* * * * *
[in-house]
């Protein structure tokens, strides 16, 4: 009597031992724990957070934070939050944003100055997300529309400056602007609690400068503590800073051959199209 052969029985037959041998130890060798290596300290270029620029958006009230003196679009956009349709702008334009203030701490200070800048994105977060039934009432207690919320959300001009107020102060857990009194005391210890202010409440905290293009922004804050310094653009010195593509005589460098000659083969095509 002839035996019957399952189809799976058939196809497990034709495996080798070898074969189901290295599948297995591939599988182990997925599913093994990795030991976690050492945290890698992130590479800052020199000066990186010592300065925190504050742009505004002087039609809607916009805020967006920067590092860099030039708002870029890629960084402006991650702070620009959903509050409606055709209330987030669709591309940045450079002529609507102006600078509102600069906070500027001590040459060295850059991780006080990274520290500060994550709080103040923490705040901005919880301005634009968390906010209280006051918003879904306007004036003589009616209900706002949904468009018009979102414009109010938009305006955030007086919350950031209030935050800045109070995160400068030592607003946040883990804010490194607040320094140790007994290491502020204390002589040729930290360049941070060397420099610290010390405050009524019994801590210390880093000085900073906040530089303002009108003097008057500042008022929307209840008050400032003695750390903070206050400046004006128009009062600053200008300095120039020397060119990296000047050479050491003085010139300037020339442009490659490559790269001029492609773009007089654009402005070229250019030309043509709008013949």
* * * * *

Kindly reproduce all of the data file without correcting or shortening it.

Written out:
[in-house]
């Protein structure tokens, strides 16, 4: 009597031992724990957070934070939050944003100055997300529309400056602007609690400068503590800073051959199209 052969029985037959041998130890060798290596300290270029620029958006009230003196679009956009349709702008334009203030701490200070800048994105977060039934009432207690919320959300001009107020102060857990009194005391210890202010409440905290293009922004804050310094653009010195593509005589460098000659083969095509 002839035996019957399952189809799976058939196809497990034709495996080798070898074969189901290295599948297995591939599988182990997925599913093994990795030991976690050492945290890698992130590479800052020199000066990186010592300065925190504050742009505004002087039609809607916009805020967006920067590092860099030039708002870029890629960084402006991650702070620009959903509050409606055709209330987030669709591309940045450079002529609507102006600078509102600069906070500027001590040459060295850059991780006080990274520290500060994550709080103040923490705040901005919880301005634009968390906010209280006051918003879904306007004036003589009616209900706002949904468009018009979102414009109010938009305006955030007086919350950031209030935050800045109070995160400068030592607003946040883990804010490194607040320094140790007994290491502020204390002589040729930290360049941070060397420099610290010390405050009524019994801590210390880093000085900073906040530089303002009108003097008057500042008022929307209840008050400032003695750390903070206050400046004006128009009062600053200008300095120039020397060119990296000047050479050491003085010139300037020339442009490659490559790269001029492609773009007089654009402005070229250019030309043509709008013949």